2. Bank Fraud
These are five different charges for defrauding five different banks by submitting applications with false tax returns, false W-2s, or both. The two biggest loans were a construction loan for $1.7 million from Sterling in February/March 2008 and a mortgage loan for $1.72 million from Community Bank of Bergen County in July to September 2008. (For what it’s worth, The Real Housewives of New Jersey premiered in April 2009, and one of the plots of the first season was Teresa’s renovation of the massive mansion where they still live.)
3. Loan Application Fraud
These counts are charging the Giudices under another federal statute, for allegedly making false statements in those bank loan applications. Along with the bank fraud charges, the loan application fraud charges have a maximum penalty of 30 years in prison.
4. Bankruptcy Fraud
When you file for bankruptcy and are under bankruptcy protection, you have to be honest about your assets and income in order to be discharged of your debts. “A debtor,” the indictment states, “is required by law to disclose his or her financial circumstances.” The Giudices filed for Chapter 7 bankruptcy in October 2009 and signed documents about their finances “under the penalty of perjury.” As the bankruptcy has proceeded through the courts, both Joe (called “Giuseppe” in the indictment) and Teresa have testified a number of times under oath about their assets and liabilities. These charges break down where Joe and Teresa allegedly were not honest and transparent with their finances.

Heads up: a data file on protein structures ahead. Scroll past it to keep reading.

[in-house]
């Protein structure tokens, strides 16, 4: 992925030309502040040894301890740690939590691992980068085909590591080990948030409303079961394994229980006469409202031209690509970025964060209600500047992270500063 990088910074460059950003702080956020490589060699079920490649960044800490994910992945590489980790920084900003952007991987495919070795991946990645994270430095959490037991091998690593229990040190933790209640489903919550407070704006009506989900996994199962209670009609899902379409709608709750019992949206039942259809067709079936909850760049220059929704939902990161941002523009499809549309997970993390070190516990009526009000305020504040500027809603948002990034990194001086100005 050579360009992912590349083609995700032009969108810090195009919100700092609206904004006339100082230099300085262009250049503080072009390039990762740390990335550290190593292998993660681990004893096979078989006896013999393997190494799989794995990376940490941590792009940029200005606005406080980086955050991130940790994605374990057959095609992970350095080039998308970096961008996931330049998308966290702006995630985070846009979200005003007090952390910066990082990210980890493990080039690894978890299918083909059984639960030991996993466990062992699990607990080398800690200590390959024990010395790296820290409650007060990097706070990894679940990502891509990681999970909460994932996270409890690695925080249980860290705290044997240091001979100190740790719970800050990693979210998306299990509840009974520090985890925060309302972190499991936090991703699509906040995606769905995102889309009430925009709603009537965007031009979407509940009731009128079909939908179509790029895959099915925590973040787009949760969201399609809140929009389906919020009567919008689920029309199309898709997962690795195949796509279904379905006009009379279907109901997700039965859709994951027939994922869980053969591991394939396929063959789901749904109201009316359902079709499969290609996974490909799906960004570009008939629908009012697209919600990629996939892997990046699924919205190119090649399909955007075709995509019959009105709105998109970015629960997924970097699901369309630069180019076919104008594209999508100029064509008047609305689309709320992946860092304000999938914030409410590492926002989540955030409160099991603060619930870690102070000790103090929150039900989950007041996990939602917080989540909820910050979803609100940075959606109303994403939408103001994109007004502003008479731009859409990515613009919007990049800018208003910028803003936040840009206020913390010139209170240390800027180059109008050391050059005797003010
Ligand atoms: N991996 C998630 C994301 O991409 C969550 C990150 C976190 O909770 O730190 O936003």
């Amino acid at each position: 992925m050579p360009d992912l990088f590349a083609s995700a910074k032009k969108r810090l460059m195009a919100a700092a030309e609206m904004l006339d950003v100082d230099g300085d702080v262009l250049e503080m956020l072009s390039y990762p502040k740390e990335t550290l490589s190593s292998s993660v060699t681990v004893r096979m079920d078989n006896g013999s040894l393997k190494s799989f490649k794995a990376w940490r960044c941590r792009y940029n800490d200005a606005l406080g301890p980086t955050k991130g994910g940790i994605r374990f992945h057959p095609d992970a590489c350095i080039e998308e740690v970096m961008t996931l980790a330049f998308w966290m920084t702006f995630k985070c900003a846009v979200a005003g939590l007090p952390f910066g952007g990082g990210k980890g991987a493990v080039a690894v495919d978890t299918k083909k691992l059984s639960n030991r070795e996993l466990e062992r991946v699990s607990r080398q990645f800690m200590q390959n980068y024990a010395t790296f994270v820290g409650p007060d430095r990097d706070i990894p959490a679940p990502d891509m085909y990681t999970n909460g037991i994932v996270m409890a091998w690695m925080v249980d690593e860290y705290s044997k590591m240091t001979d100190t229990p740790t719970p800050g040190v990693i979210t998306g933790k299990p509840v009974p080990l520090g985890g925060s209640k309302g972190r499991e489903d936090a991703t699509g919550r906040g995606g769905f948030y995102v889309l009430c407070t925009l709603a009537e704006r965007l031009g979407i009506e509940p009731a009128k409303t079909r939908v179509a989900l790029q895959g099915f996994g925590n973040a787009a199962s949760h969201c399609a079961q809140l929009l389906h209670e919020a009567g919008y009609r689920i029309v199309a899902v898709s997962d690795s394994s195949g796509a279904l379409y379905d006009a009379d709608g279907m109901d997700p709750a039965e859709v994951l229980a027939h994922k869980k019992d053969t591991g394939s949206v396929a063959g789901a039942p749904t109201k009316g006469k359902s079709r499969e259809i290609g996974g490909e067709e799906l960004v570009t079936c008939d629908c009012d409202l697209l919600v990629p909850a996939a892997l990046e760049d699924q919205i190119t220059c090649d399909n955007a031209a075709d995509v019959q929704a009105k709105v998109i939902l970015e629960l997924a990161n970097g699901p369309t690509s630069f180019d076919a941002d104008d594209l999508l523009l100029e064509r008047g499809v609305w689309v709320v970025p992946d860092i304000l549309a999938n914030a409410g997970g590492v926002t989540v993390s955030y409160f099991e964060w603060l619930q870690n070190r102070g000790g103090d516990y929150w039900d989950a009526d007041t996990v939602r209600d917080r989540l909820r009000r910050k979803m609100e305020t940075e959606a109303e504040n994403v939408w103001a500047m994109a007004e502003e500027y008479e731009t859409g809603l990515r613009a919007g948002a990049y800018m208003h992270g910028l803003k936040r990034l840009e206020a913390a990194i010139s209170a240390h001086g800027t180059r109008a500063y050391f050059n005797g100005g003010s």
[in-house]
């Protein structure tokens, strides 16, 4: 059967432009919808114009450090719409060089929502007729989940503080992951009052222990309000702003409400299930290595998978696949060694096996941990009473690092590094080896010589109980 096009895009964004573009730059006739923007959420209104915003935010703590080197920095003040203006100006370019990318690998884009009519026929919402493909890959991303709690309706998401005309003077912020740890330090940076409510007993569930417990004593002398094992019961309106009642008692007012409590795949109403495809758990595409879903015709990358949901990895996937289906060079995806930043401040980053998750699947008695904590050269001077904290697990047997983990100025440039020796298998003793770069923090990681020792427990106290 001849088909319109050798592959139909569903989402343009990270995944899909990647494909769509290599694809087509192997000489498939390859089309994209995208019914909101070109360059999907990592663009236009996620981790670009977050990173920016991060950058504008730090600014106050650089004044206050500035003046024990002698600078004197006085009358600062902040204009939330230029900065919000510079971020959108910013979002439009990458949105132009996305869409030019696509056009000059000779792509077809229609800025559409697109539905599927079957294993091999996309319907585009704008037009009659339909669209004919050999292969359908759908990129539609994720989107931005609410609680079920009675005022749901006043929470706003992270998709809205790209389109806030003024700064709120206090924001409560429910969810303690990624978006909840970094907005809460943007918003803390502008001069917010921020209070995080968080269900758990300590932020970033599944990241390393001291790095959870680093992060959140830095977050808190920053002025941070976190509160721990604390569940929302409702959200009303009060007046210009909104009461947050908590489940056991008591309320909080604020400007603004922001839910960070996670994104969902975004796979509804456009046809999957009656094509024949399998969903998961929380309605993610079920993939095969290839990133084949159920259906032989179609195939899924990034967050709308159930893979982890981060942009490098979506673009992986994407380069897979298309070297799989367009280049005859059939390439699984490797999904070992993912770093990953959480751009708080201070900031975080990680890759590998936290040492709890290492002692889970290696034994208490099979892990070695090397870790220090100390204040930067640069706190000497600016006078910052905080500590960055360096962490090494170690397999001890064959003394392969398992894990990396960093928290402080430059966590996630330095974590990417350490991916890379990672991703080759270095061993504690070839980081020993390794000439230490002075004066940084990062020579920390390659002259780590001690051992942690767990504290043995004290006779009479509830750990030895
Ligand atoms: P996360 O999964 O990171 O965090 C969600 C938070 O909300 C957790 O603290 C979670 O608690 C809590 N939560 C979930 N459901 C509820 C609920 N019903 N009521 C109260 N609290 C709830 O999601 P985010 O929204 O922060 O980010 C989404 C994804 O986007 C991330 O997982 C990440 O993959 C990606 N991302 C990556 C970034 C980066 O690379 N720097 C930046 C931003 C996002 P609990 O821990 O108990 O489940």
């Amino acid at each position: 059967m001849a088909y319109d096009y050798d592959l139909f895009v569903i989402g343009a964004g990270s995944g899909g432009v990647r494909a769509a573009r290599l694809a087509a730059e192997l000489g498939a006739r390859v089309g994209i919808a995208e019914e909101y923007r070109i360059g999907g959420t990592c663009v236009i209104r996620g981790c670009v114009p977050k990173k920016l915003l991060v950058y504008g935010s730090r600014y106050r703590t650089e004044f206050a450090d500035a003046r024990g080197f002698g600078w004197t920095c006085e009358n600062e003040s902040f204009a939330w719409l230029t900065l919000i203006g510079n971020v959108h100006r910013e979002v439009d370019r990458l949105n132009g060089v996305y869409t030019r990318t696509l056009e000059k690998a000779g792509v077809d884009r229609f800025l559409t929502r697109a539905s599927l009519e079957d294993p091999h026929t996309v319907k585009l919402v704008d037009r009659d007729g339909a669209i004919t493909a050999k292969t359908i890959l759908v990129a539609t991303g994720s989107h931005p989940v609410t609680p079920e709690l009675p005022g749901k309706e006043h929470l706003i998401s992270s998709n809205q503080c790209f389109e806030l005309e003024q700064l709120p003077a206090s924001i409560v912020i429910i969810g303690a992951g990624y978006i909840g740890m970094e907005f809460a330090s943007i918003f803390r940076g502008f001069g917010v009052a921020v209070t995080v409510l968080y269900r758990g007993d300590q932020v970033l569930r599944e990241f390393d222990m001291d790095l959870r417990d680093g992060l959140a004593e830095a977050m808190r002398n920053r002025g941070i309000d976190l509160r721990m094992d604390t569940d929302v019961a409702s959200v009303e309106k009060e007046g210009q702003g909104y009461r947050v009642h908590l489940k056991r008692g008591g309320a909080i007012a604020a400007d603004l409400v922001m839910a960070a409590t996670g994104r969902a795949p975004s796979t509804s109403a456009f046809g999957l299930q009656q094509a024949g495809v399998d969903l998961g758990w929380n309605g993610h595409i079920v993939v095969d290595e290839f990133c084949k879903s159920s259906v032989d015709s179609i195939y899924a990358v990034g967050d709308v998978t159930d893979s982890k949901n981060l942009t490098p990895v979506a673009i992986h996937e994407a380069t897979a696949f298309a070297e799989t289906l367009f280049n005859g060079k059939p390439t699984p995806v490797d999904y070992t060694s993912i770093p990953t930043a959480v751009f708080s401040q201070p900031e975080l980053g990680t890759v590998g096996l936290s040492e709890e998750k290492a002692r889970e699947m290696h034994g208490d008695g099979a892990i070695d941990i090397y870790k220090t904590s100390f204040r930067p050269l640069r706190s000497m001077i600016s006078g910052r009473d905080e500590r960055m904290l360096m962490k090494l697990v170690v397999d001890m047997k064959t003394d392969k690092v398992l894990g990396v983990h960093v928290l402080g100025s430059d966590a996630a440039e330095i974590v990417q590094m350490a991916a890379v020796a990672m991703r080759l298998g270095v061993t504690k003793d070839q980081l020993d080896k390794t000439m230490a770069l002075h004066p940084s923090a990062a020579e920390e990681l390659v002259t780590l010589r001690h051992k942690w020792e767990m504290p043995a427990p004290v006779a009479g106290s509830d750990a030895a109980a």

5. Bankruptcy Fraud — Concealment
These are six different counts based on six different income generators that the Giudices allegedly concealed under oath while in bankruptcy. One is TG Fabulicious, Teresa’s merchandise website, which she opened toward the end of Season 1 of Real Housewives. Another is a rental property Joe and Teresa owned in Lincoln Park, New Jersey, for which they received income. Most interestingly to Housewives fans, after Season 1 aired, the indictment states that their income from the show increased to $110,000 for Season 2.
6. Bankruptcy Fraud — False Oaths
These six counts spell out the specific times Joe and Teresa allegedly lied under oath (for example, the charges allege that the rental property had not been rented). Another time, in June 2011, the indictment states that Teresa said her only income was from Real Housewives and she “did not own any business interests or companies.”
8. Failure to Make Tax Returns
These counts are all against Joe, and claim that he didn’t file tax returns from 2004 through 2008. As an interesting side note, according to the indictment, reportedly his income wildly fluctuated in those years. In 2004, his gross income was $243,919, and was more the next year; in 2006, however, his gross income was $26,194. But the indictment claims that Joe failed to file returns regardless of the income amount.